posted by Thomas Leonard on Tue 16th Jan 2007 00:32 UTC

"Avoiding Conflicts, Dependencies"
Avoiding conflicts

In the GnuPG example above, the package manager is providing a valuable service, but the situation still isn't ideal. What I really want is to be able to install all the programs I need at the same time!

The general solution is to avoid having packages place files with short names (such as gimp) into shared directories (such as /usr/bin). If we allow this, then we can never permit users to install software (one user might install a different, or even malicious, binary with the same name).

Also, supporting multiple versions of programs and libraries can only be done with a great deal of effort. For example, we could name our binaries gimp-2.2 and gimp-2.4 to support different major versions of the Gimp, but we still can't install versions 2.2.1 and 2.2.2 at the same time and we'll need to upgrade our scripts and other programs every time a new version comes out.

We can simplify the problem a great deal by having a separate directory for each package, and keeping all of the package's files (those that came in the package, not documents created by the program when run) in that directory. This technique is used by many systems, including the Application directories of ROX and RISC OS, the Bundles of NEXTSTEP, Mac OS X and GNUstep, Klik's disk images, the Filesystem Hierarchy Standard's /opt, and Bernstein's /package. Then we just need a way to name the directories uniquely.

So how do we name these directories? We can let the user decide, if the user explicitly downloads the package from the web and unpacks it to their home directory. This still has a few problems. Sharing packages between users still doesn't work (unless the users trust each other), and programs can't find the libraries they need automatically, since they don't know where the user has put them.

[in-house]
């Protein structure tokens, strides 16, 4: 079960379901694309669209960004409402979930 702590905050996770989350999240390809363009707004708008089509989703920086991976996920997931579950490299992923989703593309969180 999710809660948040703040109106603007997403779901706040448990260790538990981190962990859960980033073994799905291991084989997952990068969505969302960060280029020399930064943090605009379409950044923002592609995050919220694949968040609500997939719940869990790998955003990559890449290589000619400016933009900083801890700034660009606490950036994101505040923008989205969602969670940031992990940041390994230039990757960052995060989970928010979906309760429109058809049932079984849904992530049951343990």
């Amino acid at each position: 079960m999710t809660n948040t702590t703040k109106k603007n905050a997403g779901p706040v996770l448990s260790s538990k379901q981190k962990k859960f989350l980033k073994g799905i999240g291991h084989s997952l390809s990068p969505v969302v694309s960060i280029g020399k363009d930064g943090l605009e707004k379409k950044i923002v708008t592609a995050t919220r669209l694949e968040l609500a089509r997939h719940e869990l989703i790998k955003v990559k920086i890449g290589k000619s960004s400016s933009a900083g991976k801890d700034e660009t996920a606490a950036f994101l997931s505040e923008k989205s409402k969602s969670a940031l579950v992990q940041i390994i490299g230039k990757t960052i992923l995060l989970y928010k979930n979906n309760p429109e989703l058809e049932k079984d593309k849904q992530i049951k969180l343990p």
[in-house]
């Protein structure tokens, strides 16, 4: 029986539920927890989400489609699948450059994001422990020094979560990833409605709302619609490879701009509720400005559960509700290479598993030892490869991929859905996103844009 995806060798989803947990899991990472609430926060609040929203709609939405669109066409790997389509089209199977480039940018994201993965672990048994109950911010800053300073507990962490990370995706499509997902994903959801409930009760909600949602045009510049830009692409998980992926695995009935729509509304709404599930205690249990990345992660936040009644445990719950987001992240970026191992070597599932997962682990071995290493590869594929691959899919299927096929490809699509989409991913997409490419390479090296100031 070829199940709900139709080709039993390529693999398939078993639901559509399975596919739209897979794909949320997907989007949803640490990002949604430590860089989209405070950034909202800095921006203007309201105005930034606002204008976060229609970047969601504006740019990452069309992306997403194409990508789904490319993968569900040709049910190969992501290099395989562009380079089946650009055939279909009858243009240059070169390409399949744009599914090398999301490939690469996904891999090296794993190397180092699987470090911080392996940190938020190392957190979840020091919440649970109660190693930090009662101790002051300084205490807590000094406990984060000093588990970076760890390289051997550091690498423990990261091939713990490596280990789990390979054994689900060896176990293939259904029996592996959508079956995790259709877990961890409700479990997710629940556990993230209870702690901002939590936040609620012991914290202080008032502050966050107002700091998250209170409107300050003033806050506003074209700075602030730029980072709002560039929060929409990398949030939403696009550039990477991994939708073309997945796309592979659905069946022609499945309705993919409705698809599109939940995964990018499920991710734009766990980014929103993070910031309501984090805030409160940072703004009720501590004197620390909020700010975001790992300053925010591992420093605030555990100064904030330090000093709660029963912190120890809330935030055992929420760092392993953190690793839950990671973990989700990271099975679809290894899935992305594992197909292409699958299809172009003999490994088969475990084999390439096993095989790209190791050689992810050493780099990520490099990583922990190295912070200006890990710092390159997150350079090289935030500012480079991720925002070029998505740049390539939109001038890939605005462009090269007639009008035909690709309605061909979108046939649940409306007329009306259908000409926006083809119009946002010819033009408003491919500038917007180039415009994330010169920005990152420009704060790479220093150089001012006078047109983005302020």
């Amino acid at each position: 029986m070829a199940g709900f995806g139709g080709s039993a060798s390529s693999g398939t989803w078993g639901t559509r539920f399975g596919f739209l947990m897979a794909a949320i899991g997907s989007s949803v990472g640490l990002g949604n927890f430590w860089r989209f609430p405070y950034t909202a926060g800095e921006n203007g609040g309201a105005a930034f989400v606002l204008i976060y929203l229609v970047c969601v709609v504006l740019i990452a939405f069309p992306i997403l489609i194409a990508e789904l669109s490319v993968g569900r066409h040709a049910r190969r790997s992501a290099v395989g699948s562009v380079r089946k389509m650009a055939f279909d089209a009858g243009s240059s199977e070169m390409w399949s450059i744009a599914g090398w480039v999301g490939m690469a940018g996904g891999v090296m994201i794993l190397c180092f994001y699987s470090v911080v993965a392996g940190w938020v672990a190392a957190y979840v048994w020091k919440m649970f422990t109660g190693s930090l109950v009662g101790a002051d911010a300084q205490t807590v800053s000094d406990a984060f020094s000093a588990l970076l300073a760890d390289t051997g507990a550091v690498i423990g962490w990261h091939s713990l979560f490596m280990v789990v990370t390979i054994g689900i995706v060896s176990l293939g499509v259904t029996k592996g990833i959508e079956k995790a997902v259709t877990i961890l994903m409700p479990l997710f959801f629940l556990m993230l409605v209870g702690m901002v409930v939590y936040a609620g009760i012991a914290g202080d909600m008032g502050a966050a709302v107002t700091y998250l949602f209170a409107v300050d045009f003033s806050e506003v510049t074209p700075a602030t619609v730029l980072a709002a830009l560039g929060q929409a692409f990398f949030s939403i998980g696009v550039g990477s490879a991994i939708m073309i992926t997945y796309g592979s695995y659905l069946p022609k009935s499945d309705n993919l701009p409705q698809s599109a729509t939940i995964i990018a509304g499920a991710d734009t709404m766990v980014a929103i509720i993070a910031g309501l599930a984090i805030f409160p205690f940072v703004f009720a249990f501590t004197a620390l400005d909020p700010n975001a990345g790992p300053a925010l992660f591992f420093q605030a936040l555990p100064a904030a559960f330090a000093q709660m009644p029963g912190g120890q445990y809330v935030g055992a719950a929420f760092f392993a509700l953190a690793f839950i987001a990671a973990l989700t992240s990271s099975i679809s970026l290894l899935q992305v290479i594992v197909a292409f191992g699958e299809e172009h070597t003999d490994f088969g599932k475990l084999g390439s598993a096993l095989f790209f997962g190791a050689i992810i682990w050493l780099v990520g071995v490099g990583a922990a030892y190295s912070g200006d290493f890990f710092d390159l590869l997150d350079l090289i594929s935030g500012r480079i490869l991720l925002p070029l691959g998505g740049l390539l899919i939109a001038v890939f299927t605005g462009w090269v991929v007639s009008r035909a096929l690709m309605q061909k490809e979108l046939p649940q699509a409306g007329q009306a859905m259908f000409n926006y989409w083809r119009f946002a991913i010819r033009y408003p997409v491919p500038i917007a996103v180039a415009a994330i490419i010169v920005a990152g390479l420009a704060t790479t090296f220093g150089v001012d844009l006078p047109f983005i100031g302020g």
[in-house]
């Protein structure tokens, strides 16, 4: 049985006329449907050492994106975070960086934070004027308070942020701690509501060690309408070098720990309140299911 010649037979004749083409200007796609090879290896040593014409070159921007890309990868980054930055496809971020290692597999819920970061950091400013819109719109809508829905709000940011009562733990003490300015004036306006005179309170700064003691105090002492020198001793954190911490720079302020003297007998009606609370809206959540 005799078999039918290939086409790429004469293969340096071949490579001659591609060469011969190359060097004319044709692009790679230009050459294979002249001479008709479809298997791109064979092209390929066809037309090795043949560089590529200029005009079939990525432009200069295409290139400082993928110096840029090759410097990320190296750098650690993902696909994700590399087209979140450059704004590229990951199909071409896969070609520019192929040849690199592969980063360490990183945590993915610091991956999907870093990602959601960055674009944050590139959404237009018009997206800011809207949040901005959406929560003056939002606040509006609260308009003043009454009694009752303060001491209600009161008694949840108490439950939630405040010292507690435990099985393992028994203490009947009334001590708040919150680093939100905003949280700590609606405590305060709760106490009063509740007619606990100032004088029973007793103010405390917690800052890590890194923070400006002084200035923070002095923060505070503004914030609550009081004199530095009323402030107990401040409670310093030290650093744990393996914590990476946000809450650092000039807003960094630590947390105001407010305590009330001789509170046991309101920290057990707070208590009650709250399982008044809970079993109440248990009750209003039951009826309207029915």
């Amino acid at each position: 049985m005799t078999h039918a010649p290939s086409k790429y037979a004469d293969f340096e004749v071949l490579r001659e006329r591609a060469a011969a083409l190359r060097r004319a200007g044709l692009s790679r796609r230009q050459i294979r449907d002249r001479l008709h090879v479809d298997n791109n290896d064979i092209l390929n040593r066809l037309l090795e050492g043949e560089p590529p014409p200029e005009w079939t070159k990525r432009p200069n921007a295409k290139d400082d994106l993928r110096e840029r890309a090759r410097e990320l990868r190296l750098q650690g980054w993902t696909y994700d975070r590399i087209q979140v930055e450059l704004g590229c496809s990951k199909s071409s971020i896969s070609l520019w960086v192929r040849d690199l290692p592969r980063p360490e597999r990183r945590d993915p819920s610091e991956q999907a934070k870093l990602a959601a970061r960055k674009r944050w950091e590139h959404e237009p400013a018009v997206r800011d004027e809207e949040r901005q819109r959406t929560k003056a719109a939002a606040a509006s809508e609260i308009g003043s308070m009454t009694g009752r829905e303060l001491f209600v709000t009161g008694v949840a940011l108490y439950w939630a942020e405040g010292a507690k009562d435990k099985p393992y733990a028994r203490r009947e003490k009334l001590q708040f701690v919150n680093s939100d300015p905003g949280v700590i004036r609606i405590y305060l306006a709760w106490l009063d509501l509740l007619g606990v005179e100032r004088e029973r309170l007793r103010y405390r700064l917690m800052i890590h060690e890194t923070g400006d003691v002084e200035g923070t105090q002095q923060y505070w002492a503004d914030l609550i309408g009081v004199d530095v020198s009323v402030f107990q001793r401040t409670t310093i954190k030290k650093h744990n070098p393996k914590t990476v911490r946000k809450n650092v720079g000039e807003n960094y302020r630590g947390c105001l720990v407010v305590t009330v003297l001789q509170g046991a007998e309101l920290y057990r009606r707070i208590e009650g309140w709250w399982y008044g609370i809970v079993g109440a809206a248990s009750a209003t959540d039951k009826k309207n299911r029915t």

One solution to the library problem is to have each package include all of its dependencies, and not distribute libraries as separate packages at all. This is the technique Klik uses, but it is inefficient since libraries are never shared, even when they could be, and upgrading a library requires upgrading every package that uses it. Security patches cause particular problems here. As the Klik site acknowledges, this is only suitable for a small number of packages. Bundling the libraries with the package is also inflexible; I can't choose to use a customised version of a library with all my programs.

A solution that works with separate libraries and allows sharing between users is to store each package's directory in a shared system directory, but using the globally unique name of that version of the package as the directory name. For example:


Two further issues need to be solved for this to work. First, we need some way to allow programs to find their libraries, given that there may be several possible versions available at once. Secondly, if we allow users to install software then we need to make sure that a malicious user cannot install one program under another program's name. That is, if /opt/ exists then it must never be anything except gimp version 2.4.3, as distributed by These issues are addressed in the following sections.


GNU Stow works by creating symlinks with the traditional short names pointing to the package directories (e.g. /usr/bin/gimp to /opt/ This simplifies package management somewhat, but doesn't help us directly. However, with a minor modification - storing the symlinks in users' home directories - we get the ability to share package data without having users' version choices interfere with each other.

So we might have ~alice/bin/gimp pointing to /opt/, while ~bob/bin/gimp points to /opt/ Alice and Bob can use whatever programs and libraries they want without affecting each other, but whenever they independently choose the same version of something they will share it automatically. If both users have a default policy of using the latest available version, sharing should be possible most of the time.

Continuing our example above, Alice can now run the new gnupg, while Bob continues to use user-mode-linux, since each has a different ~/lib/ symlink. That is, Alice can't break Bob's setup by upgrading gnupg. We can go further. We can have a different set of symlinks per user per program. Now a single user can use gnupg, user-mode-linux and plash at the same time:

Sharing dependencies where possible

When an updated version of user-mode-linux becomes available, we simply update the symlink, so that user-mode-linux and gnupg share the new version of the library, while plash continues with the older version.

In fact, we don't need to use symlinks at all. Zero Install instead sets environment variables pointing to the selected versions when the program is run, rather than creating huge numbers of symlinks, but the principle is the same.

Table of contents
  1. "Introduction, Use Cases, Traditional Distributions"
  2. "Naming, Conflicts"
  3. "Avoiding Conflicts, Dependencies"
  4. "Publishing Software, Sharing Installed Software"
  5. "Security"
  6. "Compiling, Converting Between Formats"
  7. "Summary"
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